Monday, June 1, 2015
Pondering Why Mothers Of Grown Kids Are So Often Misunderstood
January 4, 2014 After just spending a couple of hours thinking about mothers and love (although for reasons not particularly related to this post), I was reminded again of how many times, over the course of my years as the parent of grown kids, I've been reminded of how often mothers of grown kids are misunderstood.
On other sites I've written on I've so often run into questions people post about why mothers of grown kids "are the way they are", and then a bunch of people will post their ideas about the answer to those questions. While I certainly know that there are mothers who aren't awfully well balanced, or else who are "control freaks" (or any of the other things so many people seem to automatically think that all mothers are); I'm so often left feeling speechless as how little people seem to understand about how mothers of grown kids think or feel.
It's been a long time now since I've thought about this and come up with my own "theory" (that I don't really think is just a theory at all), but it was writing the post that I just wrote that reminded me of the subject of mothers of grown kids and how often they're misunderstood.
What I think I've figured out is that first, a person has to BE a mother of grown kids to have any idea of the issues, concerns, and emotions that mothers deal with once their kids are grown. Mothers of younger kids, of course, understand some things about "what makes mothers tick"; but those of us with grown kids have discovered that we keep discovering more issues and challenges and perspectives as our kids continue get older.
So, one problem is that not only will men never know how it feels to be a mother, or what goes into a mother's thinking or emotions with regard to her grown children; many women who either aren't mothers at all or else who have younger children don't know what it's like to be a mother of grown kids either. Then, too, as kids grown up and get older, mothers get older and older; so the "supply" of mothers of grown kids is not only replenished but also dwindles as people die off.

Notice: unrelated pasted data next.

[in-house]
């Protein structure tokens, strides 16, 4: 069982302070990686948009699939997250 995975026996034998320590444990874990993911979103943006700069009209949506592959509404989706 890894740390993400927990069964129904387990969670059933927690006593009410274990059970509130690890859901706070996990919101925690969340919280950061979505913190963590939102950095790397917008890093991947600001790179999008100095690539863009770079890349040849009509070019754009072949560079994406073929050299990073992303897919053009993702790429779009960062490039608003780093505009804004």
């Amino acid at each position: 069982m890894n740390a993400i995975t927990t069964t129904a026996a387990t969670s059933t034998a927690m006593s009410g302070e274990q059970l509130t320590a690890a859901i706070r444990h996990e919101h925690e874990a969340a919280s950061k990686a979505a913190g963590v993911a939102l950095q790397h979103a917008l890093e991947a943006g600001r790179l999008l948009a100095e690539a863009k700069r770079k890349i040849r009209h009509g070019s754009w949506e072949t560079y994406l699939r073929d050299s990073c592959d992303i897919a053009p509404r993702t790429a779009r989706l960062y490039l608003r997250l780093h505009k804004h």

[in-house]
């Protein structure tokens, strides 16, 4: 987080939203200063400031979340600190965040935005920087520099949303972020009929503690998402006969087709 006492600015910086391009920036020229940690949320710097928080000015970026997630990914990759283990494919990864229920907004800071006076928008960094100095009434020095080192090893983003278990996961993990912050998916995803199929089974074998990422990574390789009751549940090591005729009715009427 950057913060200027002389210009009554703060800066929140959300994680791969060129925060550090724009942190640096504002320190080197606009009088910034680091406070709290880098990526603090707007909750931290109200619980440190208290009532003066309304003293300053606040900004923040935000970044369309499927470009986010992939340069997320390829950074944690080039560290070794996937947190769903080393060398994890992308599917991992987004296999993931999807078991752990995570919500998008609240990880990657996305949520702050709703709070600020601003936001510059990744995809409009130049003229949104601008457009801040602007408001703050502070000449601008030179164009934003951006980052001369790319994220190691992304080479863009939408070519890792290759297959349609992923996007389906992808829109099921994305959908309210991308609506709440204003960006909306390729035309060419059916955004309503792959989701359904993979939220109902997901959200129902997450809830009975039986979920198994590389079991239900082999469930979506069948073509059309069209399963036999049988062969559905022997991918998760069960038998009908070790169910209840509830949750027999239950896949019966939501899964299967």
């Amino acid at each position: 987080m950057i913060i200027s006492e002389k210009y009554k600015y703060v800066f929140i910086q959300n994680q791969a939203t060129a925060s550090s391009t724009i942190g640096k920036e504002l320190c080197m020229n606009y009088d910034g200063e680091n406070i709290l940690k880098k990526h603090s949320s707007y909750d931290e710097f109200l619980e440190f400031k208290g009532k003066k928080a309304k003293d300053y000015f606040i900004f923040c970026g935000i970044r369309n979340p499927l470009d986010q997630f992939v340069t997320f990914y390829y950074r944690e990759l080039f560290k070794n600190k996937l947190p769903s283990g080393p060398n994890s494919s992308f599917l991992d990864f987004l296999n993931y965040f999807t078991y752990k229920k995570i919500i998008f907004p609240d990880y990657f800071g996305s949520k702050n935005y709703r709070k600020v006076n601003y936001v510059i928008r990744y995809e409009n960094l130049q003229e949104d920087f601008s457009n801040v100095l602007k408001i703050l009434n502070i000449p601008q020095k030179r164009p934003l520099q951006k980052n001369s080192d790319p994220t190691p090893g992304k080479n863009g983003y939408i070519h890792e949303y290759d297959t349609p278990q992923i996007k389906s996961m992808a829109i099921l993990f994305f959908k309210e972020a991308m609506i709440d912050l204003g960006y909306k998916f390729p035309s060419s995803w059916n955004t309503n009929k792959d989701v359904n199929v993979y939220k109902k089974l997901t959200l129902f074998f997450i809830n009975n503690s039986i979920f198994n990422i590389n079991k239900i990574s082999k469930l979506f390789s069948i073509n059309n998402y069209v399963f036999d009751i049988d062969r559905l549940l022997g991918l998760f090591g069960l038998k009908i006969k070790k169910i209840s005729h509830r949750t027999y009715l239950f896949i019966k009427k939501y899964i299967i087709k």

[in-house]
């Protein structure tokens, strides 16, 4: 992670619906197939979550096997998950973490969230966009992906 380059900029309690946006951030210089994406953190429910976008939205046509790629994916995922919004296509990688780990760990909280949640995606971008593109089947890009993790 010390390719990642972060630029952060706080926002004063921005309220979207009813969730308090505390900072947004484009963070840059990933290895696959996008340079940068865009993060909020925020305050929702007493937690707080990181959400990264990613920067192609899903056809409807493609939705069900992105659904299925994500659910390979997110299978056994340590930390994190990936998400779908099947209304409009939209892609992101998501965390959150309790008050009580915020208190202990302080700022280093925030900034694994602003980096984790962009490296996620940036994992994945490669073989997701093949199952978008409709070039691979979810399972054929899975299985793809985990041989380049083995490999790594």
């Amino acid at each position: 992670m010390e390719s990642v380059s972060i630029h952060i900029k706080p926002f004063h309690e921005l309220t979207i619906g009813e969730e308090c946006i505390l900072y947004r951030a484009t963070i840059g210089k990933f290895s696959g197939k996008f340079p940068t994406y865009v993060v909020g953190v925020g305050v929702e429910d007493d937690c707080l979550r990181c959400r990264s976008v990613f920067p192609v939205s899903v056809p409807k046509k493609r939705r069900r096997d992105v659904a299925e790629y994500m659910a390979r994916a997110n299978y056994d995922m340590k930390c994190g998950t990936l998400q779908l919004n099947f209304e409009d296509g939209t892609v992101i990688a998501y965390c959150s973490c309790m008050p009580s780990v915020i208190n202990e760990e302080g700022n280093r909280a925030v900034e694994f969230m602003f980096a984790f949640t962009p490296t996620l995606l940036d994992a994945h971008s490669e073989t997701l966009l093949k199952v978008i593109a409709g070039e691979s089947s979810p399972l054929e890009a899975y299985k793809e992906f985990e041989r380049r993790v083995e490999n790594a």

So, while, say, the mother of a three-year-old has lots of women who have gone before her (decades' worth, in fact), and who have a pretty good idea of what she deals with; the mother of, say, a thirty-five-year-old has fewer "decades' worth" of mothers either ahead of her, or sharing that stage of life with her.
Then, too, even the mother who has a lot of company in being the mother of grown kids; a) there's a difference between being the mother of a twenty-four-year old and being the mother of a forty-year-old. And, yes, no matter how grown-up and mature sons or daughters are there are "issues" for mothers to deal with, even though they're of a very different (and sometimes more complex) nature. Also, however, even with quite a bit of company with regard to other mothers who have grown kids of similar ages (or who have already passed through one age or another); there are those people who have mental- or emotional- health issues, themselves; and there are those who didn't have a good and healthy relationship with their own mother. So, "x percent" of "co-age mothers" can't really understand normal, healthy, loving mothers with whom they share that "co-age stage" either.
So, once you weed out all the people who aren't in a position to understand what it's like to be a mother of a grown kid of one age or another, there's really not all that huge a group (at least not within the context of society and life in general).
On top of all that, a lot of mothers aren't writers. A lot, too, have been so misunderstood (and sometimes treated in ways that aren't very conducive to inviting speaking up), I suppose it shouldn't be a big mystery that all these years into the existence of mankind on Earth; while mothers-in-general are often misunderstood, mothers of grown kids might be the most misunderstood of all (and I don't necessarily mean "misunderstood by one's own kids", although I'm including that too; I just mean "misunderstood in society in general").
Posted by ME Whelan at 9:20 PM